Using a Bloopy Thing to print on all sorts of materials is called “Pad Printing” or tampography. Here’s a Big Bloopy Thing printing a very beautiful pattern onto a bowl (and here’s two of them going at the same time.)
You can use the same technique on all sorts of things: plastic bins, pens, keychains, golf balls, pills. The silicone/bloop conforms to the shape of the object to print on rather easily.
Quality Logo Products has a quick explanation:
A lovely Techbro aside from the ongoing #shitkraken.
(Emphasis mine.) Indeed, Gregory. When USB cards go missing, one needs formal training in Algorithms, Data Structures, the Theories of Computation and Complexity, Formal Logic (of course), and more, to express appropriate outrage at an election that’s fraudulent only in your head and only because your guy didn’t win.
If impatient, skip to the last minute.
It’s priced at $475 for the basic model and $800 for a deluxe version. The video is very satisfying to watch (I couldn’t have picked better background music.)
One could start with a Brachiograph for around $20 (basic Raspberry Pi setup, soldering skills, and assembly required.)
to the House Committee on Energy and Commerce on Facebook’s engagement practices and likens them to time-tested strategies used by Big Tobacco before they were somewhat regulated.
And he would know. Kendall was the former “Director of Monetization” at Facebook and is currently the CEO of Moment, a company that seeks to help people “build healthier relationships with their phones.” Which I suppose is one way to atone.
Dec 9 It’s so bad a Swiss company made a much saner substitute that sells for ~$20.
Nov 16 Looks like you can use the old remote with the new AppleTV.
I’m annoyed every time I have to use the infernal thing.
- It tries (poorly) to be something other than a damn TV remote1.
- There’s no way to tell which end is up.
- There’s no accidental tap detection when you pick it up.
- It’s way too small.
- It’s way too slippery.
- I use Siri to skip forward and backward because the edge clicks are unmemorable and dysfunctional.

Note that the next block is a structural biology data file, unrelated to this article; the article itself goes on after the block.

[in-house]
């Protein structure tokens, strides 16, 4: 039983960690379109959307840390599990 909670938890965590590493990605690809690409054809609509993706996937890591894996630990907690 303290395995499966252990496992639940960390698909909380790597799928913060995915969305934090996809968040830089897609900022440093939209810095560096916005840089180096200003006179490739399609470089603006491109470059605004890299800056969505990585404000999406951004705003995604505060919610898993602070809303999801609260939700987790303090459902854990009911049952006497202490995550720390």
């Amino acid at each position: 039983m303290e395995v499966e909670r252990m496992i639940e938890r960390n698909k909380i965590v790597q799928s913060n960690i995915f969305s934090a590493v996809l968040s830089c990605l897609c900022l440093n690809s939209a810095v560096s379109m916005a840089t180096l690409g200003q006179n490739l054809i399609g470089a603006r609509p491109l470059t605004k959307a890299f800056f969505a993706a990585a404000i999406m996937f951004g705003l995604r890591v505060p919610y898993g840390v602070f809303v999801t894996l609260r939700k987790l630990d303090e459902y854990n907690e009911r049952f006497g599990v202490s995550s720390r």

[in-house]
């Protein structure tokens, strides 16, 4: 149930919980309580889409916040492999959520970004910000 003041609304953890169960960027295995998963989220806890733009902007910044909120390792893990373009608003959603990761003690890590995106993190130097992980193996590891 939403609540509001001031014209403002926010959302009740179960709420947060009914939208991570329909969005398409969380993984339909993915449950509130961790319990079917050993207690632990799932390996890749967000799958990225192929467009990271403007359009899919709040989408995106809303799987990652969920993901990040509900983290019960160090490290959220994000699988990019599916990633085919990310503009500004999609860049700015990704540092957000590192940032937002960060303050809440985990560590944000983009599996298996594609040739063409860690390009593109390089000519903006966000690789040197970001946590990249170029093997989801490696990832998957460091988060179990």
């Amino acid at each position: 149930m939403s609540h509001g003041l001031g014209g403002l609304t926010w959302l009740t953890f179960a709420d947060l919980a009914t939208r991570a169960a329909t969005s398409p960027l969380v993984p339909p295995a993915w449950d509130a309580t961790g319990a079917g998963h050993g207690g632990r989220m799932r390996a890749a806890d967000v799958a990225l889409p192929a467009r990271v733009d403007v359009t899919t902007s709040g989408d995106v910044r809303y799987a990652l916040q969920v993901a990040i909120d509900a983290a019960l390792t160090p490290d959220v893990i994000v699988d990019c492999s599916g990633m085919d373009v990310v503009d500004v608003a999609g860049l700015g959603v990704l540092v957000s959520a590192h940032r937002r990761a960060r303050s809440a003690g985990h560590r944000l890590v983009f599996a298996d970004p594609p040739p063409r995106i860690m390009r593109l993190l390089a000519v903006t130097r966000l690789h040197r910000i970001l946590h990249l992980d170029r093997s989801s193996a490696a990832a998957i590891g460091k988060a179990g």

I use the iPhone app when I can and, while I can’t stand the terribly implemented inertial scroll, still find it better than the hardware.
Inertial scrolling does in fact exist on the Siri remote, but the effect is muted. The on-screen movement doesn’t accurately reflect your swiping — scrolling is staggered and it often stops abruptly, when you don’t intend to stop. This makes aspects of navigation, like manual search or entering your email address or password, extremely cumbersome.
– Dave Smith, “My biggest problem with the new Apple TV remote”
See also: Steve Brykman of ArsTechnica’s thoughts on “the nightmare horrorshow” that’s the remote.
I absolutely love Dustin Curtis’ splendid explanation of “AppleTV” branding that’s making making the rounds on HN. For posterity, I stole this handy color-coded transcription off Michael Tsai’s blog.
See also: The intractably stupid AppleTV Remote.
Do quite a bit more, good and invisible things, than required for the MVP for the bloody “sprint”. You will then smile a lot and sleep quite well indeed. Excellence is a habit.
Saved here via Stephanie Harcrow’s post.
In Ramayya Vasthavayya, Avinash is a mononymous “Central Crime Branch” officer who, according to the barcode on his IDENTITY CARD, loves new-agey mind meld books. Or so I gather. Couldn’t decipher the other barcode but submit that it might reveal his preference for reasonably priced cutlery sets at Bed Bath & Beyond.
A nice little quiz meant to illustrate how much your typical Python and Bash code can accomplish in one second.
If the answer is 38,000, both 10,000 and 100,000 are considered correct answers. The goal is to not be wrong by more than 10x :)
A newer computer won’t make your code run 1000x faster :)
Gave Hugo a try and was quite impressed by the ease and speed. The official documentation kinda sucks at introducing key ideas (like taxonomies) in a gradual way that’s helpful to newcomers, but is great for variable and function references. Found these two posts very helpful. Here’s another that explains template variable scope well. And another that goes over theme development step-by-step.
Sticking to Jekyll for now since
- I don’t post that often and can wait a minute for recompilation if/when I have that many posts
- Hugo does not compile SASS like Jekyll; don’t want to make an asset pipeline or turn to readymade solutions like this
- It doesn’t do archives like Jekyll. Approaches like these might be creative but… 🤷♂️
Hugo is as insanely fast as advertized. I love the section and taxonomy abstractions, myriad content types, and I18n support. I’d use it to build any static website that’s not a blog. For now, Viva Jekyll.
The Des Moines Register on how to send them email in (I’m guessing) the late 80s/early 90s.
An article on how Baud Rate isn’t the same as Bit Rate
Baud rate refers to the number of signal or symbol changes that occur per second. A symbol is one of several voltage, frequency, or phase changes. NRZ binary has two symbols, one for each bit 0 or 1, that represent voltage levels. In this case, the baud or symbol rate is the same as the bit rate.
– Lou Frenzel, Electronic Design, “What’s The Difference Between Bit Rate And Baud Rate?”